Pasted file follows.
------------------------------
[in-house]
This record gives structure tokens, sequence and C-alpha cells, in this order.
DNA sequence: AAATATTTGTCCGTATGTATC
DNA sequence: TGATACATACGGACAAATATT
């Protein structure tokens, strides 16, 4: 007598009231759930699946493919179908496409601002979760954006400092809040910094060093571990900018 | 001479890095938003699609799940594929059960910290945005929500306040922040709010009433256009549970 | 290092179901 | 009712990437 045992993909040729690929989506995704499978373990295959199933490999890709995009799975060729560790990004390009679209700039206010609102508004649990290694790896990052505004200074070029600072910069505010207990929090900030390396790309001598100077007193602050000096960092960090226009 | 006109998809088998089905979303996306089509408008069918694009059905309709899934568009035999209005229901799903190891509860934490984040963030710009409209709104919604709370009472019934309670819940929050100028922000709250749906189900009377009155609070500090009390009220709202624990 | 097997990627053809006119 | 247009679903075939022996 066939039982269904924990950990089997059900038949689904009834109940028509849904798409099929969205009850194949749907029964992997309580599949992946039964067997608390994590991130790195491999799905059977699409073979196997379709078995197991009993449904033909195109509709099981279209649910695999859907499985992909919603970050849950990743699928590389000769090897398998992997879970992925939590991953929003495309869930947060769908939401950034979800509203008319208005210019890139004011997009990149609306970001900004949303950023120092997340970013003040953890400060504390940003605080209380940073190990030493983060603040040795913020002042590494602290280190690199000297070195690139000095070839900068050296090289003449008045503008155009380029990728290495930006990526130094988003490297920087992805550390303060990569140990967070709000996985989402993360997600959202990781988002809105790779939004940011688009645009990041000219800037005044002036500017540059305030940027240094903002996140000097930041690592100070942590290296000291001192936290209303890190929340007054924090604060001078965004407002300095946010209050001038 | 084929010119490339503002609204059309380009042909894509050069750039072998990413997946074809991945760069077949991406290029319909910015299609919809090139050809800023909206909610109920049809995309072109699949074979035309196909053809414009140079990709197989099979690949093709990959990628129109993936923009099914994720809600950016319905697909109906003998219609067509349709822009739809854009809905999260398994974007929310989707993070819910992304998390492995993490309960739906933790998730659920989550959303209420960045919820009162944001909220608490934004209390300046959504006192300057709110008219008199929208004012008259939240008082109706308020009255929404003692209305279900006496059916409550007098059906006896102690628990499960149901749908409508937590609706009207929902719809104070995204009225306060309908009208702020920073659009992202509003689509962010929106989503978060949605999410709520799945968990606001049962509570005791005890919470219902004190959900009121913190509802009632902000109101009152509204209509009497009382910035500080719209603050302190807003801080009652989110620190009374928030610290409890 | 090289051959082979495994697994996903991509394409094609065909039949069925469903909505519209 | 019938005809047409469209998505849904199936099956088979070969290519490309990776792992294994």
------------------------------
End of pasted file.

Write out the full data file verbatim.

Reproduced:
[in-house]
This record gives structure tokens, sequence and C-alpha cells, in this order.
DNA sequence: AAATATTTGTCCGTATGTATC
DNA sequence: TGATACATACGGACAAATATT
């Protein structure tokens, strides 16, 4: 007598009231759930699946493919179908496409601002979760954006400092809040910094060093571990900018 | 001479890095938003699609799940594929059960910290945005929500306040922040709010009433256009549970 | 290092179901 | 009712990437 045992993909040729690929989506995704499978373990295959199933490999890709995009799975060729560790990004390009679209700039206010609102508004649990290694790896990052505004200074070029600072910069505010207990929090900030390396790309001598100077007193602050000096960092960090226009 | 006109998809088998089905979303996306089509408008069918694009059905309709899934568009035999209005229901799903190891509860934490984040963030710009409209709104919604709370009472019934309670819940929050100028922000709250749906189900009377009155609070500090009390009220709202624990 | 097997990627053809006119 | 247009679903075939022996 066939039982269904924990950990089997059900038949689904009834109940028509849904798409099929969205009850194949749907029964992997309580599949992946039964067997608390994590991130790195491999799905059977699409073979196997379709078995197991009993449904033909195109509709099981279209649910695999859907499985992909919603970050849950990743699928590389000769090897398998992997879970992925939590991953929003495309869930947060769908939401950034979800509203008319208005210019890139004011997009990149609306970001900004949303950023120092997340970013003040953890400060504390940003605080209380940073190990030493983060603040040795913020002042590494602290280190690199000297070195690139000095070839900068050296090289003449008045503008155009380029990728290495930006990526130094988003490297920087992805550390303060990569140990967070709000996985989402993360997600959202990781988002809105790779939004940011688009645009990041000219800037005044002036500017540059305030940027240094903002996140000097930041690592100070942590290296000291001192936290209303890190929340007054924090604060001078965004407002300095946010209050001038 | 084929010119490339503002609204059309380009042909894509050069750039072998990413997946074809991945760069077949991406290029319909910015299609919809090139050809800023909206909610109920049809995309072109699949074979035309196909053809414009140079990709197989099979690949093709990959990628129109993936923009099914994720809600950016319905697909109906003998219609067509349709822009739809854009809905999260398994974007929310989707993070819910992304998390492995993490309960739906933790998730659920989550959303209420960045919820009162944001909220608490934004209390300046959504006192300057709110008219008199929208004012008259939240008082109706308020009255929404003692209305279900006496059916409550007098059906006896102690628990499960149901749908409508937590609706009207929902719809104070995204009225306060309908009208702020920073659009992202509003689509962010929106989503978060949605999410709520799945968990606001049962509570005791005890919470219902004190959900009121913190509802009632902000109101009152509204209509009497009382910035500080719209603050302190807003801080009652989110620190009374928030610290409890 | 090289051959082979495994697994996903991509394409094609065909039949069925469903909505519209 | 019938005809047409469209998505849904199936099956088979070969290519490309990776792992294994």